Next, I took a look at the Bureau of Labor Statistic’s Consumer Expenditures for the Los Angeles Area for 2011-2012, which was released at the beginning of 2014. This shows the average annual expenditures for households for all categories, but right now, I’m focusing only on the food category.

How We Stack Up Against U.S. and L.A. Averages

According to the report, the average U.S. household spent $3,880 on food at home, while the average L.A. household spent $4,337 on that category. The average U.S. household spent $2,649 per year on food away from home, while L.A. households came in at $3,166 per year. Totaling these two categories, the average U.S. household spent $6,529 on food, while the average L.A. household spent $7,504 on food.

Food Away from Home

According to my mint.com account, over the last 12 months, we spent $816 at restaurants, $199 on snacks and coffee shops. So we spend just 38% of what the average U.S. household spends on food out of the home, and 32% of what L.A. households spend, on average. Not surprising considering how infrequently we eat out.

Food at Home

We spent $7,120 on groceries in the past twelve months, which is a whopping 83% more than what the average U.S. household spends, and 64% more than what the average L.A. household spends. This is also not surprising, I knew we were spending a ton!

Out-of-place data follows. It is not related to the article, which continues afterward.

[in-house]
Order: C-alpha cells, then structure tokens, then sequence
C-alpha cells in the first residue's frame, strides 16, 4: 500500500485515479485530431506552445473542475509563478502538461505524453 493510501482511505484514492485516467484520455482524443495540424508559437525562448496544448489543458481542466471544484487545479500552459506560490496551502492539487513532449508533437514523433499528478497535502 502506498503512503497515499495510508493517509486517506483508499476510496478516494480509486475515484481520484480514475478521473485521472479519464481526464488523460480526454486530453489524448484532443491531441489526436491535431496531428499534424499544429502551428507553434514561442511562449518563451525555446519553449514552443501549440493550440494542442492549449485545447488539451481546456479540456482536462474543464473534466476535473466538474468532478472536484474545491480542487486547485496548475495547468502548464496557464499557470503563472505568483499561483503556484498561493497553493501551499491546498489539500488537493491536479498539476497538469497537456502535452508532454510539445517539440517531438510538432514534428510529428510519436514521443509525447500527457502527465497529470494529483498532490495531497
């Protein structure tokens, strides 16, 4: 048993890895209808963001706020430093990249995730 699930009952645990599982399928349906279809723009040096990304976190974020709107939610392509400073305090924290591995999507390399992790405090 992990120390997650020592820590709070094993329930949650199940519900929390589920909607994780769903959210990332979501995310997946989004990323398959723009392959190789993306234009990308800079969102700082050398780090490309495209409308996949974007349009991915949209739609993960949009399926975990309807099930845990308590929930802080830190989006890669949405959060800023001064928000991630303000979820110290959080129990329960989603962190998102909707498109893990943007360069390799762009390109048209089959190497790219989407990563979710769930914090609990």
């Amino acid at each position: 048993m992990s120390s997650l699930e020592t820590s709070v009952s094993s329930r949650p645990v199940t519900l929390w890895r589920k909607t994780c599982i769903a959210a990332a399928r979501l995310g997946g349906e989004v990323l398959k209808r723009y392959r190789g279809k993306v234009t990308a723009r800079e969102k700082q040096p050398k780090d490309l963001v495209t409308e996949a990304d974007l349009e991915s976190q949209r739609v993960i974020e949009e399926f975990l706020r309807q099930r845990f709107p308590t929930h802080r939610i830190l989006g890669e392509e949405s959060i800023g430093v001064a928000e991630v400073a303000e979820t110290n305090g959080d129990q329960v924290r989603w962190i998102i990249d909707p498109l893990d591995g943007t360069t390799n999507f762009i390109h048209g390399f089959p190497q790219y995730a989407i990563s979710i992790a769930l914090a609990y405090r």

Overall Food Spending

In total (inside and outside the home), we spent $8,135 on food over the past 12 months. That’s 24% higher than the average U.S. household and just 8% higher than the average L.A. household. That’s not nearly as high as I was expecting.

Takeaways from Average Food Budgets

After looking at these two sources of information and comparing our spending to national and local averages, I’m no longer concerned about our spending. Our lack of outside-the-home spending makes up for most of our grocery spending, and we really value those group meals with friends. We certainly are not going to cut back if it means fewer of those.

We can probably be a bit more conscious of where we buy our food to save a few dollars here and there. My new job is very close to both Target and Trader Joes, so we’ll likely spend a bit less if we take advantage of those two stores we like so much.

How much do you spend on food each month? How do you stack up?

7 Responses to How Much The Average Household Spends on Food

  1. Cindy Merrill says: